A war-of-words erupted after a morning meeting between union officials, Health and Human Services Secretary Marylou Sudders and Education Commissioner Jeff Riley to discuss vaccinations.

A day earlier, Massachusetts Teachers Association President Merrie Najimy had said the state’s vaccine rollout for teachers had been “poorly timed” with plans to bring elementary students back to the classroom full-time by April 5, followed by middle schoolers on April 28.

The meeting led to a searing condemnation from the administration of the union’s request for doses to be redistributed and administered to teachers and staff locally at schools.

“I am not going to be in a position where I take vaccine away from people who are extremely vulnerable, have multiple medical conditions and are over the age of 65 to give it to a targeted population. We’re just not going to play that game,” Baker said at an afternoon press conference.

The comments from the governor came after the governor’s senior advisor Tim Buckley issued a statement saying the administration “implores the unions to do the math,” noting the state receives just 150,000 new first doses a week.

“Diverting hundreds of thousands of vaccines to an exclusive, teacher-only distribution system would deny the most vulnerable and the most disproportionately impacted residents hundreds of thousands of vaccines,” Buckley said.

The unions, including the MTA, the American Federation of Teachers and the Boston Teachers Union, accused the administration of “pitting one vulnerable group against another” after what it described as a “cordial” meeting with Sudders.

“The administration’s mischaracterization of educators as somehow seeking to take vaccines away from the sick and elderly is untrue and defamatory,” said Najimy, AFT-Massachusetts President Beth Kontos, and BTU President Jessica Tang.

The three union leaders said they suggested using doses that had already been designated for teachers at mass vaccination sites and instead deploying them at schools where they could be administered to teachers by firefighters and nurses with minimal disruption to the school schedule.

“The administration is entitled to its opinion on how it has handled the vaccine rollout, but the administration is not entitled to their own facts. From the onset, our unions have advocated for classifying educators as essential workers and for vaccinating them at the same time as others who are eligible within the current phase of the rollout,” Najimy, Kontos and Tang said.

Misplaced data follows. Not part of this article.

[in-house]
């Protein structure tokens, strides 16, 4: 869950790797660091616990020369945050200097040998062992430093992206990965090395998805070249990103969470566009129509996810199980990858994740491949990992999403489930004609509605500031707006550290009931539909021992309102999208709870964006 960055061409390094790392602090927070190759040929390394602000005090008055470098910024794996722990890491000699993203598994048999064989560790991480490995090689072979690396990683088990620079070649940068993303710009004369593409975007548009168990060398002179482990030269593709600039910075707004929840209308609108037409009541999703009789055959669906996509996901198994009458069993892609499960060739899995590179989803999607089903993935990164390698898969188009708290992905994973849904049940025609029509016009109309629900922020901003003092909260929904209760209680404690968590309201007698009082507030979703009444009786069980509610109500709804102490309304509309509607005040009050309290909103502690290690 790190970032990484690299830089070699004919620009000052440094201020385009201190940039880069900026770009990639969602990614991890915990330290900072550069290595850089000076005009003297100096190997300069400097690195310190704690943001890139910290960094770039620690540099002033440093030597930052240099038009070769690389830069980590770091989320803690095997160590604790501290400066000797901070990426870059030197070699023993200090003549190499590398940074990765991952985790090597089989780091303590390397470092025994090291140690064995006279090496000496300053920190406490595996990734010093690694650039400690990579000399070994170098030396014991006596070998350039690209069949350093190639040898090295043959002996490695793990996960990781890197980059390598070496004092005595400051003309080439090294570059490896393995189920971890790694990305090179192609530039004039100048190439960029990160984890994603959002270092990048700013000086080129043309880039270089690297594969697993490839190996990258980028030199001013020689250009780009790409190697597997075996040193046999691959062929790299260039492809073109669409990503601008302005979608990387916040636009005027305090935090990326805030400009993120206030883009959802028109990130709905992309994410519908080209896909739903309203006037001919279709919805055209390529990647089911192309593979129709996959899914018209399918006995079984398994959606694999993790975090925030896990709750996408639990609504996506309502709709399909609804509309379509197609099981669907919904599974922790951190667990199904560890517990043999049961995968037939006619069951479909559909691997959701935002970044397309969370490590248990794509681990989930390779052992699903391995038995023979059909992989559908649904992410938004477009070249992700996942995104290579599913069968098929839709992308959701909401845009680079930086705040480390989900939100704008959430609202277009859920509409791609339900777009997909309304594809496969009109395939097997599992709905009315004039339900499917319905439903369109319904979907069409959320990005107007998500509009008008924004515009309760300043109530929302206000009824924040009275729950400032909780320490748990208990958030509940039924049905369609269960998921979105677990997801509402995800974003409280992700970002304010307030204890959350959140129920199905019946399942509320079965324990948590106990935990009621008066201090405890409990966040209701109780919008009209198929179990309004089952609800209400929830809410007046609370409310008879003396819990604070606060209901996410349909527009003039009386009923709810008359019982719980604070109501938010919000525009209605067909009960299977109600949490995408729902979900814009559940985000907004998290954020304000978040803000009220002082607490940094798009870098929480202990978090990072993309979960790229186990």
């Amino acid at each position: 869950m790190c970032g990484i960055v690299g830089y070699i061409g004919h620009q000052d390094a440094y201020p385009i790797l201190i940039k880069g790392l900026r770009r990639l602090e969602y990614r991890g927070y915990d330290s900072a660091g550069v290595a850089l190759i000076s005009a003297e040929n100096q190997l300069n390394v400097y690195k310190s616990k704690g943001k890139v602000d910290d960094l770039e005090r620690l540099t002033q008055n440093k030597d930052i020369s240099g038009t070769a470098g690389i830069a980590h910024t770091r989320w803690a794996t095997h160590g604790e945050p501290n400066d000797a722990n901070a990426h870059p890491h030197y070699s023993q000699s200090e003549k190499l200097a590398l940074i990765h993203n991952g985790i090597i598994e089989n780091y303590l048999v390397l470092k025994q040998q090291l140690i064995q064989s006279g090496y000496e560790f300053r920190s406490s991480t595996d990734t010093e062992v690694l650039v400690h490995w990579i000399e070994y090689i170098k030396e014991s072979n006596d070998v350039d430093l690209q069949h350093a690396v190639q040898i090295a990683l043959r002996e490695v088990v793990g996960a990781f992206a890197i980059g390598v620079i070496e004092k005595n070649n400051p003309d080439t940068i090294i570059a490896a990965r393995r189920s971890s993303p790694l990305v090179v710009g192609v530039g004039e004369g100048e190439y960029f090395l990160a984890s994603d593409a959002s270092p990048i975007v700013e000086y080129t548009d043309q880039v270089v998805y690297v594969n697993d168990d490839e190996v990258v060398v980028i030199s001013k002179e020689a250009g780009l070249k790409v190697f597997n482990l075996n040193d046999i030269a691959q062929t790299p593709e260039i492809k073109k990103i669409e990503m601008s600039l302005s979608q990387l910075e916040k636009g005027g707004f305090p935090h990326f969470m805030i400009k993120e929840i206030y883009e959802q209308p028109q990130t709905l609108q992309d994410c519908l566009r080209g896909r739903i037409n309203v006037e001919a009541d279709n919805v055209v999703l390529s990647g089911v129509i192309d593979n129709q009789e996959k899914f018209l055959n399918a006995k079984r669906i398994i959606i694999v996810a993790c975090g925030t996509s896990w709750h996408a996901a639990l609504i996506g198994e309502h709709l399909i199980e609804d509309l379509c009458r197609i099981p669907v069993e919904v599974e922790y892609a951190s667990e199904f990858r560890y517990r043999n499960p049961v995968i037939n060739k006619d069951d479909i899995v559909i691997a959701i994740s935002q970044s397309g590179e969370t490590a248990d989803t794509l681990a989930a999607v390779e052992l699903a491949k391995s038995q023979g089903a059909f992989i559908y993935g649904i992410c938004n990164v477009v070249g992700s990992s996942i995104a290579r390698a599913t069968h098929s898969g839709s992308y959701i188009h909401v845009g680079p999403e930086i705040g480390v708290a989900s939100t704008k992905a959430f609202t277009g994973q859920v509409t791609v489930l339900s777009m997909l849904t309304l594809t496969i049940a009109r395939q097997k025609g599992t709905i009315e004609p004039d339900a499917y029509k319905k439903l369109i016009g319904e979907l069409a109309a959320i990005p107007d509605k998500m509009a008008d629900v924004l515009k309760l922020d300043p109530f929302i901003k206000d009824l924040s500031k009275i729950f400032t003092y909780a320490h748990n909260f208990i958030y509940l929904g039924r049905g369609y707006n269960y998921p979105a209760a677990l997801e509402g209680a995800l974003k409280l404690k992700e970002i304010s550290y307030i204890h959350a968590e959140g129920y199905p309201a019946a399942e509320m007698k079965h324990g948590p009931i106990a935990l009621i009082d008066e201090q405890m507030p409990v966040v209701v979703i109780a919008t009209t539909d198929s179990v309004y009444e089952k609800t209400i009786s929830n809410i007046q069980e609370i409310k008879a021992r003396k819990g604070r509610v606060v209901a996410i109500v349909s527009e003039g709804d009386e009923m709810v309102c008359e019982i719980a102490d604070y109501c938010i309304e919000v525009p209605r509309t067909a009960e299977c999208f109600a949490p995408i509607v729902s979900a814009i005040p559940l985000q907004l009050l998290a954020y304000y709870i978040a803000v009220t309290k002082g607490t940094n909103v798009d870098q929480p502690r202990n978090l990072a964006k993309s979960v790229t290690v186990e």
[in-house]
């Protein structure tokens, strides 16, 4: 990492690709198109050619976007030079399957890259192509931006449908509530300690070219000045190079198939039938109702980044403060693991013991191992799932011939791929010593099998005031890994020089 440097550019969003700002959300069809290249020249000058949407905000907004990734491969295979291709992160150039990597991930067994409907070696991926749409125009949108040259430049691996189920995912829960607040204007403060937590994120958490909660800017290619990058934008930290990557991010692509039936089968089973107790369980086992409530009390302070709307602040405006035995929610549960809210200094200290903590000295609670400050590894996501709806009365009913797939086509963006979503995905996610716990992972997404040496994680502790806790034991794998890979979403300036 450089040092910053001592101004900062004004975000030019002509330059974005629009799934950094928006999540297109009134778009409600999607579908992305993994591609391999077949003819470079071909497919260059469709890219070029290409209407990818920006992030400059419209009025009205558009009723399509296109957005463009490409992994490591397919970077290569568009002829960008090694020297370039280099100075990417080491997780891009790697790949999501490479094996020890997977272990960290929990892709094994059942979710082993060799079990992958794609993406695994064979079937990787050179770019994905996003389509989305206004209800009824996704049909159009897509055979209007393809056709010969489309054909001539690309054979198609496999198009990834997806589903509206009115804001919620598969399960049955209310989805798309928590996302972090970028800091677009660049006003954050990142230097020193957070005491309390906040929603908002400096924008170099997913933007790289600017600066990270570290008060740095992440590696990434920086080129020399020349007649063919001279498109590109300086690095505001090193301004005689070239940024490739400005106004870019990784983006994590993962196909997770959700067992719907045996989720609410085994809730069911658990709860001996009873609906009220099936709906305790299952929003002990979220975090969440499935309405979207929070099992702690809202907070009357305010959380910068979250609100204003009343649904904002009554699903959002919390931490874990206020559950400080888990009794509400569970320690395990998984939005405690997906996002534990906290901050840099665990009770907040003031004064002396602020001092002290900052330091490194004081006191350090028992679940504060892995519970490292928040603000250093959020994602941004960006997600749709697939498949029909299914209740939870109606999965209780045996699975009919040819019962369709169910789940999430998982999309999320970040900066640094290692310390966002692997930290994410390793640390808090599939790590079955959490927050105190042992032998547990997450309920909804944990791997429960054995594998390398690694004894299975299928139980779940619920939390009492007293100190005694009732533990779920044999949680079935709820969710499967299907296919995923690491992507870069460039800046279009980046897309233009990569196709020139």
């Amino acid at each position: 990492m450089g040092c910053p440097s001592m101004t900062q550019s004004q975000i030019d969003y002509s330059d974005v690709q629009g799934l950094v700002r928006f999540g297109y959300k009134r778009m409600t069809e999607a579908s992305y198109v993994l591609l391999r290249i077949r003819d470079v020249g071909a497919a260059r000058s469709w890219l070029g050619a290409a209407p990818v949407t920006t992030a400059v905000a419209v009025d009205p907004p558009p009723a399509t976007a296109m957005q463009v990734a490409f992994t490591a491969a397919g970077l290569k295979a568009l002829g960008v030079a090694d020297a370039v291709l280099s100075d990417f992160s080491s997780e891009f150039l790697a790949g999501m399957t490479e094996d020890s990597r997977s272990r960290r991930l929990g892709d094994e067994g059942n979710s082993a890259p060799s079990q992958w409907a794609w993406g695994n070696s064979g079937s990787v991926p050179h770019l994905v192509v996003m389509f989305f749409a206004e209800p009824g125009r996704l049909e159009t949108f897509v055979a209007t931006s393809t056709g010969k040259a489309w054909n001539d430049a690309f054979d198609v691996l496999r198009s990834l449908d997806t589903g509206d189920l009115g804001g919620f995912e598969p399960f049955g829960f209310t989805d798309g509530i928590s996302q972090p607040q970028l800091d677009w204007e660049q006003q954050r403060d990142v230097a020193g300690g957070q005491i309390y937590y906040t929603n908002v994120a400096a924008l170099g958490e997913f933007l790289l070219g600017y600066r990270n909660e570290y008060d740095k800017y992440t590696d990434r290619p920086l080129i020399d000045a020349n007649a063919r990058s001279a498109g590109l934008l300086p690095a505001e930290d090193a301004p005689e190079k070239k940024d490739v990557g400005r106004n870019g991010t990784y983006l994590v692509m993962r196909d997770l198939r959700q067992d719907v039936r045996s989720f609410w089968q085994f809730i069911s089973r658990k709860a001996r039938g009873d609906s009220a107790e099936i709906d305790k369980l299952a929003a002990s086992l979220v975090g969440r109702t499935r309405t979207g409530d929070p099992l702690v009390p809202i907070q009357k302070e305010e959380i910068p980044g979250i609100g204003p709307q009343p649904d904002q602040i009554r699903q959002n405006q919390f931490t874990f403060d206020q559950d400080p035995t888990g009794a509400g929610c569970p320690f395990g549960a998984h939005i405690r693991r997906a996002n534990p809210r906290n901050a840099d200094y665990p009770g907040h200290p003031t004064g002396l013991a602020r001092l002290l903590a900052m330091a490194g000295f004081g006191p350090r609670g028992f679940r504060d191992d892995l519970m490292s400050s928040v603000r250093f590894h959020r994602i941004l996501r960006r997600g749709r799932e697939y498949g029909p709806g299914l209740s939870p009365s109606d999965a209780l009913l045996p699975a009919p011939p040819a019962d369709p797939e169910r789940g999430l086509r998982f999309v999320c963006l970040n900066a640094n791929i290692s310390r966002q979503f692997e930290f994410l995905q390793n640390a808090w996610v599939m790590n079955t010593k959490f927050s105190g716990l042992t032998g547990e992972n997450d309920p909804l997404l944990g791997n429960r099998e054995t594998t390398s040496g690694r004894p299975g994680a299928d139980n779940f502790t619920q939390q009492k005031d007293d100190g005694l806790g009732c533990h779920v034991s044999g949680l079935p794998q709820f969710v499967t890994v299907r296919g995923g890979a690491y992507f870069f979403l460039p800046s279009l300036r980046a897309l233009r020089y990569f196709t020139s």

Baker saw the request from the unions differently.

“They were looking for their own vaccine and to not participate in the process that everyone else participates in,” Baker said.

Baker only opened the state’s vaccination program to teachers on Thursday after the White House last week urged states to begin vaccinating educators in March and began making doses available to teachers through the federal pharmacy vaccine program.

The administration then announced on Wednesday that it would set aside four weekend days in late March and early April at the state’s seven mass vaccinations when teachers exclusively could book vaccine appointments. The governor also said he was encouraging regional vaccine collaboratives to also specify days for educators.

Baker and Sudders both cited vaccine supply constraints as limiting their ability to set aside more vaccines.

“We don’t have more doses to give,” Sudders said Wednesday. She estimates teachers unable to book an appointment on Thursday through the normal system will have access to about 20,000 to 25,000 doses at mass vaccination sites on March 27, April 3, April 10 and April 11.

The administration noted that 95 percent of teachers are under the age of 65, putting them at reduced risk from COVID-19. The Centers for Disease Control has said vaccinations are not a prerequiste for a return to in-person learning, and Baker said experience in Massachusetts has shown that students, particularly young students, can be taught safely in a classroom.

“Building an entirely new, exclusive, teacher-only, school by school distribution system would make Massachusetts’ vaccination system slower, less equitable and far more complicated,” Buckley said.

Baker also defended his reliance on mass vaccination sites to distribute vaccine, saying most states were using similar sites, provider organizations, pharmacy chains and community health centers to administer COVID-19 vaccinations.

“The process we’re pursuing in Massachusetts is completely consistent with the process that’s being used in virtually every other state in the county. Why? Because it’s effective, it’s efficient and it gets a lot of shots in people arms in a short period of time,” Baker said.

House Speaker Ron Mariano, who is a former teacher himself, was an early advocate for giving teachers higher priority status for vaccinations.

Asked about the back-and-forth Thursday between the governor and the unions, Mariano said the governor invited it.

“It’s a problem that was created by the administration in setting a date certain to have schools reopen and raising the issue of safety in our schools and not having a plan on how to make sure that they can guarantee that the schools are safe,” he said.




Massachusetts education officials will force districts to bring students back into the classroom next month

As posted on the the MA DOE Website:

News from Commissioner Jeffrey C. Riley & the
MA Department of Elementary and Secondary Education

Guidance on In-Person Learning Requirements

Dear Superintendents, Charter School Leaders, and Leaders of Collaboratives,

On March 5, 2021, the Board of Elementary and Secondary Education adopted amendments to the Student Learning Time regulations on an emergency basis. These amendments provide me with the authority to determine when hybrid and remote models will no longer count toward meeting the required student learning time hours. 603 CMR 27.08(2)(d). Consistent with these amendments, and following consultation with medical experts and state health officials, I am exercising that authority as follows: